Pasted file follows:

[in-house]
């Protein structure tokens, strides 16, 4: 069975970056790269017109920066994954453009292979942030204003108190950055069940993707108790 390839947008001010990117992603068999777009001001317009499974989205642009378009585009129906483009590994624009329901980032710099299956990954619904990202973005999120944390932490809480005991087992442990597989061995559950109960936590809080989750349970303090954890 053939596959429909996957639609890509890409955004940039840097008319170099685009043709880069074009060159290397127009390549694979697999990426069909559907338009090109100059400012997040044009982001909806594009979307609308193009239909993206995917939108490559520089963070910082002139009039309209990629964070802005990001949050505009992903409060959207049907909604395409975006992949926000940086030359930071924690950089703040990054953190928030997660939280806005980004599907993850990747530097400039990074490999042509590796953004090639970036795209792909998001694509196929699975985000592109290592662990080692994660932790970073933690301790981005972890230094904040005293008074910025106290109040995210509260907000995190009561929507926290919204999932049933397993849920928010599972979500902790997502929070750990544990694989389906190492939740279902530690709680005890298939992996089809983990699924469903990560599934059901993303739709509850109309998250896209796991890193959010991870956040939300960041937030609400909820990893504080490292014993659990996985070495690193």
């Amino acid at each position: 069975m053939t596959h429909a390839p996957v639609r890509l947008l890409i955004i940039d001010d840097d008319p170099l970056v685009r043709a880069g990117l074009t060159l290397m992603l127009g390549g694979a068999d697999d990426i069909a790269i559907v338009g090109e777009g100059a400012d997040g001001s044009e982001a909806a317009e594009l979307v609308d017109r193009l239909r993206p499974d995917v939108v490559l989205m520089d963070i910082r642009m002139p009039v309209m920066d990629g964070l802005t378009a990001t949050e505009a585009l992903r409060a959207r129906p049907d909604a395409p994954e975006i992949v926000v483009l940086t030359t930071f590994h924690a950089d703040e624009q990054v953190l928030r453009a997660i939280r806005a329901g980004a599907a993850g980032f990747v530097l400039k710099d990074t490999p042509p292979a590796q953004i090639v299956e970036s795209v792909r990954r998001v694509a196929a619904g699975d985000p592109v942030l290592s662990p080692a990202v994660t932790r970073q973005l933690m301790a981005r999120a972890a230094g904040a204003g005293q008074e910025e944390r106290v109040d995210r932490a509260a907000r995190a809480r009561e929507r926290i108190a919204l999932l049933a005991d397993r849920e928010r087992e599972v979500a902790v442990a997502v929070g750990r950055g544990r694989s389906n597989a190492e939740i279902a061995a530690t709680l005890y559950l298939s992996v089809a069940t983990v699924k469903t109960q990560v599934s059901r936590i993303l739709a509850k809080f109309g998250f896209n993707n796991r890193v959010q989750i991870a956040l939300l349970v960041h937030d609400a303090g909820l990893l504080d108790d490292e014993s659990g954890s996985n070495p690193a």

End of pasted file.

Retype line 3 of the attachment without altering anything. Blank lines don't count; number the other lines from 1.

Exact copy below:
């Amino acid at each position: 069975m053939t596959h429909a390839p996957v639609r890509l947008l890409i955004i940039d001010d840097d008319p170099l970056v685009r043709a880069g990117l074009t060159l290397m992603l127009g390549g694979a068999d697999d990426i069909a790269i559907v338009g090109e777009g100059a400012d997040g001001s044009e982001a909806a317009e594009l979307v609308d017109r193009l239909r993206p499974d995917v939108v490559l989205m520089d963070i910082r642009m002139p009039v309209m920066d990629g964070l802005t378009a990001t949050e505009a585009l992903r409060a959207r129906p049907d909604a395409p994954e975006i992949v926000v483009l940086t030359t930071f590994h924690a950089d703040e624009q990054v953190l928030r453009a997660i939280r806005a329901g980004a599907a993850g980032f990747v530097l400039k710099d990074t490999p042509p292979a590796q953004i090639v299956e970036s795209v792909r990954r998001v694509a196929a619904g699975d985000p592109v942030l290592s662990p080692a990202v994660t932790r970073q973005l933690m301790a981005r999120a972890a230094g904040a204003g005293q008074e910025e944390r106290v109040d995210r932490a509260a907000r995190a809480r009561e929507r926290i108190a919204l999932l049933a005991d397993r849920e928010r087992e599972v979500a902790v442990a997502v929070g750990r950055g544990r694989s389906n597989a190492e939740i279902a061995a530690t709680l005890y559950l298939s992996v089809a069940t983990v699924k469903t109960q990560v599934s059901r936590i993303l739709a509850k809080f109309g998250f896209n993707n796991r890193v959010q989750i991870a956040l939300l349970v960041h937030d609400a303090g909820l990893l504080d108790d490292e014993s659990g954890s996985n070495p690193a």